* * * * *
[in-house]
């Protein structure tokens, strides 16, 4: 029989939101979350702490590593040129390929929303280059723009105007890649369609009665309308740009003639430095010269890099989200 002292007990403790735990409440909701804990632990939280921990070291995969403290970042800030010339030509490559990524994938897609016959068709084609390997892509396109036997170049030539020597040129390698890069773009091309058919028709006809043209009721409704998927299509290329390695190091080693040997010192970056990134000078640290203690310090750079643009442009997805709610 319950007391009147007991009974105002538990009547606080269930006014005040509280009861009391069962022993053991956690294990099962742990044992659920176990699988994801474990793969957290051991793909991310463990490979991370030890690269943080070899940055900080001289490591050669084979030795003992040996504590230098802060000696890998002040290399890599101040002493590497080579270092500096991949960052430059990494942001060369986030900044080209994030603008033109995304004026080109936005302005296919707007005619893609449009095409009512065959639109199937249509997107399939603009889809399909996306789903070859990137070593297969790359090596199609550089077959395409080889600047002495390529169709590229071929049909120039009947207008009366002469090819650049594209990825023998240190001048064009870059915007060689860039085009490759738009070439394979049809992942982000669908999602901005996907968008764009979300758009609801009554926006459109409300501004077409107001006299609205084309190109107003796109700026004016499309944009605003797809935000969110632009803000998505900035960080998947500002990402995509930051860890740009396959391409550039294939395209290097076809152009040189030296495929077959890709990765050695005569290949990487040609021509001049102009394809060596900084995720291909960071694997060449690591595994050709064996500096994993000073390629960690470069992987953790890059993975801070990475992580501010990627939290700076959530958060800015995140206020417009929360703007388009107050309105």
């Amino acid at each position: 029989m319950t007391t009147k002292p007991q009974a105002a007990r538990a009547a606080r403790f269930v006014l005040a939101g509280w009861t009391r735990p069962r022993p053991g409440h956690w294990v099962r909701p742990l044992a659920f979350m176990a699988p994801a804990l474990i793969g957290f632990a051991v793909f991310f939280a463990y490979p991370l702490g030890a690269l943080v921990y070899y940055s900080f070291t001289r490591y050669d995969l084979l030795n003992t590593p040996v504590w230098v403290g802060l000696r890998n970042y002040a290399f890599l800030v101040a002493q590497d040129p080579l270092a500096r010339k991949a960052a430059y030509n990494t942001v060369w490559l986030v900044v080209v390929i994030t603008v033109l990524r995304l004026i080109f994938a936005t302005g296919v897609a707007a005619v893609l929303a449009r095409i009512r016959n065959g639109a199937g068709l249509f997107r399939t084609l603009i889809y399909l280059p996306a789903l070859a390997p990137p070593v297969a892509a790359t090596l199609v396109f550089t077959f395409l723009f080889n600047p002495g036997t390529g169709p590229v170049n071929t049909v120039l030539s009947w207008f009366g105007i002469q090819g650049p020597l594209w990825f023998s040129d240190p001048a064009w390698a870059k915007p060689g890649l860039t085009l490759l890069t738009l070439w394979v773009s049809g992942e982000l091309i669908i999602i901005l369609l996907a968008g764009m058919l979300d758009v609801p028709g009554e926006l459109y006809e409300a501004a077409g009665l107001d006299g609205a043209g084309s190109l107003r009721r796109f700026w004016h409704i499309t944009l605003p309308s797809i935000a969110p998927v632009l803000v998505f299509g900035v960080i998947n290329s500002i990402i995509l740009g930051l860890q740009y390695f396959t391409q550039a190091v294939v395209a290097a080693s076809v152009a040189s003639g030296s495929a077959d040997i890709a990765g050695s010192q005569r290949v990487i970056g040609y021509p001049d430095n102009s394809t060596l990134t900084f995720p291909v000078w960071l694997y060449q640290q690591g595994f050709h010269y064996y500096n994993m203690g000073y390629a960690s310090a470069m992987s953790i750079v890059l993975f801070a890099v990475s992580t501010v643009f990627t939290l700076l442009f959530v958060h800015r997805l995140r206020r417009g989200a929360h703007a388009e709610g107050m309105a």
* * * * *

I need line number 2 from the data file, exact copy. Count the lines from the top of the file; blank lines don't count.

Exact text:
């Protein structure tokens, strides 16, 4: 029989939101979350702490590593040129390929929303280059723009105007890649369609009665309308740009003639430095010269890099989200 002292007990403790735990409440909701804990632990939280921990070291995969403290970042800030010339030509490559990524994938897609016959068709084609390997892509396109036997170049030539020597040129390698890069773009091309058919028709006809043209009721409704998927299509290329390695190091080693040997010192970056990134000078640290203690310090750079643009442009997805709610 319950007391009147007991009974105002538990009547606080269930006014005040509280009861009391069962022993053991956690294990099962742990044992659920176990699988994801474990793969957290051991793909991310463990490979991370030890690269943080070899940055900080001289490591050669084979030795003992040996504590230098802060000696890998002040290399890599101040002493590497080579270092500096991949960052430059990494942001060369986030900044080209994030603008033109995304004026080109936005302005296919707007005619893609449009095409009512065959639109199937249509997107399939603009889809399909996306789903070859990137070593297969790359090596199609550089077959395409080889600047002495390529169709590229071929049909120039009947207008009366002469090819650049594209990825023998240190001048064009870059915007060689860039085009490759738009070439394979049809992942982000669908999602901005996907968008764009979300758009609801009554926006459109409300501004077409107001006299609205084309190109107003796109700026004016499309944009605003797809935000969110632009803000998505900035960080998947500002990402995509930051860890740009396959391409550039294939395209290097076809152009040189030296495929077959890709990765050695005569290949990487040609021509001049102009394809060596900084995720291909960071694997060449690591595994050709064996500096994993000073390629960690470069992987953790890059993975801070990475992580501010990627939290700076959530958060800015995140206020417009929360703007388009107050309105």